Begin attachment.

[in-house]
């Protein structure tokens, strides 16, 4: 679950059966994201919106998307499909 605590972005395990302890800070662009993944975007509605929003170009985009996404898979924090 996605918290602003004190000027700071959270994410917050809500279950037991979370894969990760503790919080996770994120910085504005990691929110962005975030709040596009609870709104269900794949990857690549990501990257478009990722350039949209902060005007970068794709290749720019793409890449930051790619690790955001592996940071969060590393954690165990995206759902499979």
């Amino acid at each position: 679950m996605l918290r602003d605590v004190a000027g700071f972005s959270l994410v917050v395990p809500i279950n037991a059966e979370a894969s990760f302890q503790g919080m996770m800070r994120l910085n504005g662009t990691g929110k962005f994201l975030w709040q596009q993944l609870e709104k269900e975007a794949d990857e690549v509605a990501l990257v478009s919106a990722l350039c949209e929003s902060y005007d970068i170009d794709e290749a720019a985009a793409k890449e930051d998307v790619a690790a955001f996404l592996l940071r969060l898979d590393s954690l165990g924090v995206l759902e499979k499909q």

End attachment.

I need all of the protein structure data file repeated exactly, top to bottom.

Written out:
[in-house]
């Protein structure tokens, strides 16, 4: 679950059966994201919106998307499909 605590972005395990302890800070662009993944975007509605929003170009985009996404898979924090 996605918290602003004190000027700071959270994410917050809500279950037991979370894969990760503790919080996770994120910085504005990691929110962005975030709040596009609870709104269900794949990857690549990501990257478009990722350039949209902060005007970068794709290749720019793409890449930051790619690790955001592996940071969060590393954690165990995206759902499979």
């Amino acid at each position: 679950m996605l918290r602003d605590v004190a000027g700071f972005s959270l994410v917050v395990p809500i279950n037991a059966e979370a894969s990760f302890q503790g919080m996770m800070r994120l910085n504005g662009t990691g929110k962005f994201l975030w709040q596009q993944l609870e709104k269900e975007a794949d990857e690549v509605a990501l990257v478009s919106a990722l350039c949209e929003s902060y005007d970068i170009d794709e290749a720019a985009a793409k890449e930051d998307v790619a690790a955001f996404l592996l940071r969060l898979d590393s954690l165990g924090v995206l759902e499979k499909q």